Military engagements in the late twentieth century

After the Vietnam experience, Australian military forces were largely kept at home through the rest of the 1970s and 1980s, and were restricted to the low-risk and largely symbolic deployment of two warships to the Gulf War in 1991. However, the last decade has seen a number of high-profile military deployments. The first occurred in East Timor in 1999, with the majority of forces in the INTERFET peacekeeping force made up by ADF personnel, particularly in its early stages. SAS troops formed the most high-profile part of Operation Slipper, Australia's contribution to the invading force in the 2001 United States war in Afghanistan. These military deployments had high public support. The Australian contribution to the 2003 invasion of Iraq, and Australia's continued presence there, are highly controversial. There have been a number of other peacekeeping and stablization operations, notably in the Solomon Islands and, again, in East Timor in 2006. As of early December 2007 four Australian soldiers had been killed in Afghanistan.

Turn of the century

After being elected in 1996, the Howard government attempted to reduce Australia's government deficit and to reduce the influence of labour unions, placing more emphasis on workplace-based collective bargaining for wages.Fact|date=May 2008 The government also accelerated the pace of privatisation, beginning with the government-owned telecommunications corporation, Telstra. Howard's government continued some elements of the foreign policy of its predecessors, based on relations with four key countries: the United States, Japan, China, and Indonesia. The Howard administration strongly supported US engagement in the Asia-Pacific region.Fact|date=May 2008 However some observersWho|date=May 2008 noted a greater push towards engagement with Western nations than the previous Keating government which emphasised that Australia was part of Asia. These observers point to various controversies such as the Tampa affair in which the "MV Tampa", a Norwegian cargo ship was at the center of a diplomatic dispute between Australia, Norway and Indonesia off the coast of Christmas Island as indicating a shift back towards the more conservative policies of the mid-20th century.Fact|date=May 2008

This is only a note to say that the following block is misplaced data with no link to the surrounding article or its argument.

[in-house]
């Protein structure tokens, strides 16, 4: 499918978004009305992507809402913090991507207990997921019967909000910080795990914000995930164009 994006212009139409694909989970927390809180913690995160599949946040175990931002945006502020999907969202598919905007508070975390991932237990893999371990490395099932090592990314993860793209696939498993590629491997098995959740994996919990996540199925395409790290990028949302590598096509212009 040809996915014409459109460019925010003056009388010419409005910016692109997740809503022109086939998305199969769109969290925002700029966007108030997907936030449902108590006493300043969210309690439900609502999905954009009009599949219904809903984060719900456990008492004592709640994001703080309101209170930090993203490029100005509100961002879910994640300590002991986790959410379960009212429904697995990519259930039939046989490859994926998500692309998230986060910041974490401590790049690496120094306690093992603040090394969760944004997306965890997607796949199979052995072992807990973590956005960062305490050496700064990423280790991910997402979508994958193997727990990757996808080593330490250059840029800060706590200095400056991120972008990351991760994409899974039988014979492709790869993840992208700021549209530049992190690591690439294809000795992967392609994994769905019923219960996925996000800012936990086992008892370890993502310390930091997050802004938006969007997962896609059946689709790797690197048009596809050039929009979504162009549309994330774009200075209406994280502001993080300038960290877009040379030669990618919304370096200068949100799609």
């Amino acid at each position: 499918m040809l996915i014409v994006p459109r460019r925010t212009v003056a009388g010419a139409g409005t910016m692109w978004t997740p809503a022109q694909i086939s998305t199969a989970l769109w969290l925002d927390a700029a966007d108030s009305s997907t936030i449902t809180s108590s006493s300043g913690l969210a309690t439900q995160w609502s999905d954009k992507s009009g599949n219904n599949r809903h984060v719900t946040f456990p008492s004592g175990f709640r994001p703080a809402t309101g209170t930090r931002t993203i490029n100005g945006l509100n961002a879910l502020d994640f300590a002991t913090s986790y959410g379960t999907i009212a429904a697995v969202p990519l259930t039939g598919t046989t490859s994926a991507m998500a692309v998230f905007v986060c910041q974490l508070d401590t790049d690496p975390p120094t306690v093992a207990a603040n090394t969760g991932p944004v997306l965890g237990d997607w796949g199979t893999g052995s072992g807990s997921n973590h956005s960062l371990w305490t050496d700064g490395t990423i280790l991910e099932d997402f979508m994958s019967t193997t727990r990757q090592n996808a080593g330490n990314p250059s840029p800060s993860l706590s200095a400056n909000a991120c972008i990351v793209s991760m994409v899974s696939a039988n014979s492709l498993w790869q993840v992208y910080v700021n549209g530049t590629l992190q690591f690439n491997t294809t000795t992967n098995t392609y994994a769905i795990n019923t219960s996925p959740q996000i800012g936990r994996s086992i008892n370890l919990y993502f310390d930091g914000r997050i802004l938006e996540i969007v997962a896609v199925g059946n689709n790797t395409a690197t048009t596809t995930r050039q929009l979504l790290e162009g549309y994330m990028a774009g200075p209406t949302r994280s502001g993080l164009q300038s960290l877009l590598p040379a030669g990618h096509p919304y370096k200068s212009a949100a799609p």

Economically, the 1990s and 2000s have proved prosperous for Australia as a whole. Its economy has not suffered a recession since the early 1990s [http://www.economist.com/finance/displaystory.cfm?story_id=8931798] , and gross domestic product growth has been well above the OECD average. Unemployment rates have trended down to levels below 5%.Fact|date=May 2008 Questions remain as to how widely the economic growth have been distributed, however, with evidence suggesting that economic gains are going disproportionately to the already wealthy [http://econrsss.anu.edu.au/~aleigh/pdf/Australian_inequality.pdf] . The economy, particularly in the 2000s, has been assisted by the "commodities boom", a result in large part of China's rapid economic growth and demand for raw materials.Fact|date=May 2008

Southern Australia was affected by a very severe drought, with some areas suffering below-average rainfalls since the late 1990s. By late 2006 water storages throughout southern Australia were at record low levels. Severe restrictions on urban water usage were put in place in every state capital city (except Hobart and Darwin) in 2005-06, and irrigation in the Murray-Darling Basin was heavily curtailed.Fact|date=May 2008 Consequently, issues relating to fresh water supply became an important topic for political discussion, though the economic impact of the drought was felt most keenly only in Australia's sparsely populated agricultural areas.Fact|date=May 2008

Howard was defeated in the 2007 federal election by Kevin Rudd, and the Prime Minister lost his seat of Bennelong to Maxine McKew. Howard's party's federal director Brian Loughnane acknowledged that Howard's controversial WorkChoices reforms were a major reason for the Coalition's defeat. [ [http://www.abc.net.au/lateline/business/items/200712/s2123286.htm PM - Voters thought Howard govt out of touch: Liberal director] ]